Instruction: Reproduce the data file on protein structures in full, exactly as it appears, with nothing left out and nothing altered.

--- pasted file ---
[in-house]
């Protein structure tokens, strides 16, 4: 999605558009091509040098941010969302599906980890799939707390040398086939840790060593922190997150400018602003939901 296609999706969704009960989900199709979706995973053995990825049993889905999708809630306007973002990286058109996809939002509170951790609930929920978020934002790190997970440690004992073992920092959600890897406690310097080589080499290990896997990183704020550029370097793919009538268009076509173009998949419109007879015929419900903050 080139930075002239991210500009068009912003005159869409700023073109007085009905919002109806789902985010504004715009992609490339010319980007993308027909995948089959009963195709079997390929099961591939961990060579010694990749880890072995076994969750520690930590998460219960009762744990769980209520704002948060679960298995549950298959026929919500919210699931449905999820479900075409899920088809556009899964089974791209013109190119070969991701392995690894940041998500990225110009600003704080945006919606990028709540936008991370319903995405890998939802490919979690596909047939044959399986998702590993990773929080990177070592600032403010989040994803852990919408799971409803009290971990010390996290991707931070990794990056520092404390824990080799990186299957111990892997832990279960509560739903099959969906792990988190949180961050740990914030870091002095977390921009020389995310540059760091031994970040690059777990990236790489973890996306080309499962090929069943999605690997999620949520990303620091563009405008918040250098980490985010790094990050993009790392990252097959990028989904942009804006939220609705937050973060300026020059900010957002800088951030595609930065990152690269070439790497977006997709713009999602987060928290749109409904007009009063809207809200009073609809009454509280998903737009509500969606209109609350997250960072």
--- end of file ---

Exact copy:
[in-house]
């Protein structure tokens, strides 16, 4: 999605558009091509040098941010969302599906980890799939707390040398086939840790060593922190997150400018602003939901 296609999706969704009960989900199709979706995973053995990825049993889905999708809630306007973002990286058109996809939002509170951790609930929920978020934002790190997970440690004992073992920092959600890897406690310097080589080499290990896997990183704020550029370097793919009538268009076509173009998949419109007879015929419900903050 080139930075002239991210500009068009912003005159869409700023073109007085009905919002109806789902985010504004715009992609490339010319980007993308027909995948089959009963195709079997390929099961591939961990060579010694990749880890072995076994969750520690930590998460219960009762744990769980209520704002948060679960298995549950298959026929919500919210699931449905999820479900075409899920088809556009899964089974791209013109190119070969991701392995690894940041998500990225110009600003704080945006919606990028709540936008991370319903995405890998939802490919979690596909047939044959399986998702590993990773929080990177070592600032403010989040994803852990919408799971409803009290971990010390996290991707931070990794990056520092404390824990080799990186299957111990892997832990279960509560739903099959969906792990988190949180961050740990914030870091002095977390921009020389995310540059760091031994970040690059777990990236790489973890996306080309499962090929069943999605690997999620949520990303620091563009405008918040250098980490985010790094990050993009790392990252097959990028989904942009804006939220609705937050973060300026020059900010957002800088951030595609930065990152690269070439790497977006997709713009999602987060928290749109409904007009009063809207809200009073609809009454509280998903737009509500969606209109609350997250960072």